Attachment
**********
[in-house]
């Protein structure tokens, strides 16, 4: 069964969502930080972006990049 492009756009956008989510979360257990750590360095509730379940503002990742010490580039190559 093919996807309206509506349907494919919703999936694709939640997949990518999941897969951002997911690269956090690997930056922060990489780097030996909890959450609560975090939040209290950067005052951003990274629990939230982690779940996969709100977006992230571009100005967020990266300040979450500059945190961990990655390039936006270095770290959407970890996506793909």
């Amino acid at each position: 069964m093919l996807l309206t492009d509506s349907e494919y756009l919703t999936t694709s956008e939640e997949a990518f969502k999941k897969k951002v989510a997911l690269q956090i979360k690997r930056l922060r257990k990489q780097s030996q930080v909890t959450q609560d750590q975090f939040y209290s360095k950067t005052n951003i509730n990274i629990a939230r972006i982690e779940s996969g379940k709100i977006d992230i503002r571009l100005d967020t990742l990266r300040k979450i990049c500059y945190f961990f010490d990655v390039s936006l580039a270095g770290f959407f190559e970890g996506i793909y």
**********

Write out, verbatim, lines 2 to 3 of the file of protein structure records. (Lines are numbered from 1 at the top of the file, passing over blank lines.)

């Protein structure tokens, strides 16, 4: 069964969502930080972006990049 492009756009956008989510979360257990750590360095509730379940503002990742010490580039190559 093919996807309206509506349907494919919703999936694709939640997949990518999941897969951002997911690269956090690997930056922060990489780097030996909890959450609560975090939040209290950067005052951003990274629990939230982690779940996969709100977006992230571009100005967020990266300040979450500059945190961990990655390039936006270095770290959407970890996506793909």
């Amino acid at each position: 069964m093919l996807l309206t492009d509506s349907e494919y756009l919703t999936t694709s956008e939640e997949a990518f969502k999941k897969k951002v989510a997911l690269q956090i979360k690997r930056l922060r257990k990489q780097s030996q930080v909890t959450q609560d750590q975090f939040y209290s360095k950067t005052n951003i509730n990274i629990a939230r972006i982690e779940s996969g379940k709100i977006d992230i503002r571009l100005d967020t990742l990266r300040k979450i990049c500059y945190f961990f010490d990655v390039s936006l580039a270095g770290f959407f190559e970890g996506i793909y």